It’s 1:29 in the morning and we’re racing east on the 46 between the 101 and the 5, listening to Low Power Jazz, dark road ahead and summer solstice full moon overhead, earth vibrations underneath, smell of cut hay summoning days when the farmer yearned for the distant city lights, night was black, and the dawn was real.
Paul Marshall’s on road ahead of us, driving home with daughter Stephanie, and Rob, Paul L, Shawn and Rick Shea are amped, the drive passes quickly in animated discussions, including Bush’s plan for annihilation/reclamation of the Middle East. Another topic:
FIRST BANDS OF THE HAWKS AND RICK SHEA:
Rob Waller: 1991 The Obvious Power pop with influences like St. Louis’s completely unknown and forgettable Pale Divine band, later influences include Red Hot Chili Peppers, Jane’s Addiction, and Smashing Pumpkins. Original song titles: “Let It Go,” “Spiraling,” “Indian Summer,” and “Still Can’t Stand It,” The Obvious became Oblivious, then Merangutan, playing fraternity parties, sorority functions, house parties and bars in North Carolina, eventually moving west to San Frnacisco and evolving into Apple Pork Four. The Magic Of Television was the final page of this musical book where Rob met and began playing with Lacques brother Anthony who later formed the Hawks. Mark Follman was in all versions of this experiment in musical Darwinism.Paul Lacques: 1973 Andromeda This was a cover band at the outer edges of early metal, covering “Cracked Actor” by David Bowie, “Theme From An Imaginary Western” by Jack Bruce, and “Easy Living” by Uriah Heep. Bassist/lead vocalist Bruno played a Gibson EBO bass and sang with his eyes closed. Bob Gurske played the biggest, loudest drum kit ever invented, and went on to play in many L.A. metal bands. Paul played a telecaster through a bandmaster, and doesn’t remember how the band tuned up. The other guitar player was squeamish about blood. Once, he was changing his guitar strings, poked his finger, fainted and hit his head, blacked out and missed the evening’s gig. In typically schizoid style, Paul was at the same time putting together his acoustic duo The Flatpicking Fools, with partner/guitar teacher Gregg Gold.
Rick Shea: 1968 Essence Of Black Mold Someone in San Bernardino told Rick Shea that “Black Mold” was an extremely strong strain of pot, although it never made its appearance. They kept the band name for two weeks until they realized they’d never get any school function gigs, changed the name to Crossroads. Rick says the band wasn’t quite capable of learning songs, although they made some good noise with their electric guitars. A crucial first step.Shawn Nourse: Mid-80s Secrets They rehearsed a handful of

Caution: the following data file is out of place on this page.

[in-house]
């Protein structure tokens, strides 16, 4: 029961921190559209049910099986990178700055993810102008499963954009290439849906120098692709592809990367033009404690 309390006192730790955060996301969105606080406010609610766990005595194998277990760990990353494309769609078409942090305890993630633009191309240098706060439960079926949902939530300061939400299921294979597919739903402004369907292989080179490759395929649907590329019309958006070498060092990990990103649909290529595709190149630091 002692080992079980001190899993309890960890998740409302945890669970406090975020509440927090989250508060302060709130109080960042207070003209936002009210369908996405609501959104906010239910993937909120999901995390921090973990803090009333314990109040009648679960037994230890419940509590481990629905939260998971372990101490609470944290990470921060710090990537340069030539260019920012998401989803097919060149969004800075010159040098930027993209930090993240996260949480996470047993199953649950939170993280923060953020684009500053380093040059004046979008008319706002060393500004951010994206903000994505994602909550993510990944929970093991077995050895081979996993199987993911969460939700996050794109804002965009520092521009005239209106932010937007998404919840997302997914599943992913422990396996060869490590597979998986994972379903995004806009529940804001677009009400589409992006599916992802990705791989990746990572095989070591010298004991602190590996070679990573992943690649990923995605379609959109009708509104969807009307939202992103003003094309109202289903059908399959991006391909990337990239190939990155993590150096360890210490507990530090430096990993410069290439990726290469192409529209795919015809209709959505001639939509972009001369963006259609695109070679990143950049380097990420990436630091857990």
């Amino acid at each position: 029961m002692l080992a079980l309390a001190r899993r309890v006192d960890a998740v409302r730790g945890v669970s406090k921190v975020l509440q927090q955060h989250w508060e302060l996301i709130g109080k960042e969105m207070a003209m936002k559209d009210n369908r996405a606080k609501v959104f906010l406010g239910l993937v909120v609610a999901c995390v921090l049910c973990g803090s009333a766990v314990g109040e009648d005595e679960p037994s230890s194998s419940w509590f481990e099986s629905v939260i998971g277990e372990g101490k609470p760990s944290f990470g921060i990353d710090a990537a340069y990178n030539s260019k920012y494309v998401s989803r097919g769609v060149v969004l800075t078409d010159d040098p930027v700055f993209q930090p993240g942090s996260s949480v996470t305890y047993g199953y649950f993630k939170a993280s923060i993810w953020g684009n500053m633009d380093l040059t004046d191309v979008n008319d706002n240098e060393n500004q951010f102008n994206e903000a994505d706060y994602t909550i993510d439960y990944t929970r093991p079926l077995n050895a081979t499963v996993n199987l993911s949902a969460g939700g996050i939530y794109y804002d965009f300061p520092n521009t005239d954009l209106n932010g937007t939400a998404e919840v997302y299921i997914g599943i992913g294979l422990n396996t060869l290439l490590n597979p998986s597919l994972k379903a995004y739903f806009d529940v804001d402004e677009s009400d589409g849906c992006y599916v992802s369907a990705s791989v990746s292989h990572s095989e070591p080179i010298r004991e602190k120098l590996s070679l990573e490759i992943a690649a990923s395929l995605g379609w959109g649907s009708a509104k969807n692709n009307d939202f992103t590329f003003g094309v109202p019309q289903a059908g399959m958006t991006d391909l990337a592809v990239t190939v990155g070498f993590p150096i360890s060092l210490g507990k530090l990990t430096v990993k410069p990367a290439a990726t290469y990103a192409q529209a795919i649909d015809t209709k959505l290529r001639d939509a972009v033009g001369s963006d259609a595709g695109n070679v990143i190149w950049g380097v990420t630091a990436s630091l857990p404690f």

times in Shawn’s bedroom and once or twice in the Anaheim High School band room. Their big debut ws the “Anaheim High School Talent Show.” They only learned three songs, they were: “I Wanna Know What Love Is”, by Don Henley; “Johnny Be Good”, by Chuck Berry, and another song that
escapes Shawn right now. The band members were: John Park (Shawn’s best friend at the time) on rhythm guitar, Jose somebody (Anaheims hot shot guitar ensemble dude) on lead guitar, Tony Kanal (before he landed in permanent spot in No Doubt) on bass, and Shannon Smart (a very attractive choir singer). Shawn’s second band was The Inside Cover They also played that talent show, was also very short lived, did a total of two shows. Then came Eyez Chick singer. Control freak who really believed she could sing. No one had the courage to face her down and tell her otherwise.
Paul Marshall 1964-5 Verne, Paul, and Nancy A folk group modeled after Peter Paul and Mary, with a stunningly original name. Hey, it was Junior High. Nancy Burba even looked a
lot like Mary, with long straight blonde hair. She was quite lovely. Paul played guitar. Verne Willis played banjo. VP&N covered a lot of Peter, Paul and Mary tunes, Dylan, Joe
and Eddie, etc. This group morphed into the Beauchemins, soon to be signed by Bob Keane for his Mustang label.
Rob’s getting serious about gear. He’s grilling Rick Shea about acoustic guitars as we motor through the dark San Joaquin night. This road is featureless, very few lights on the horizon. The moon is watching over our right shoulder. You see the bunny, I see the man. Rick is comparing the merits of Taylors and Martin guitars. You have to work at a good sounding Martin, says Rick. Taylors are smooth and consistent, easy to play, but a Martin requires that you learn its ideosyncracies, find its sweet spots. Jesus, it’s getting late. Is that the Grapevine? Yes it is, we fly up and over, 5 to 110 north, hit Highland Park at exactly 4:30 a.m., transfer of musical instruments to battered L.A. vehicles, blurred words and farewell hugs and the Hawks and Rick go their separate ways. A muted blue announces the dawn. End of a mighty fine tour.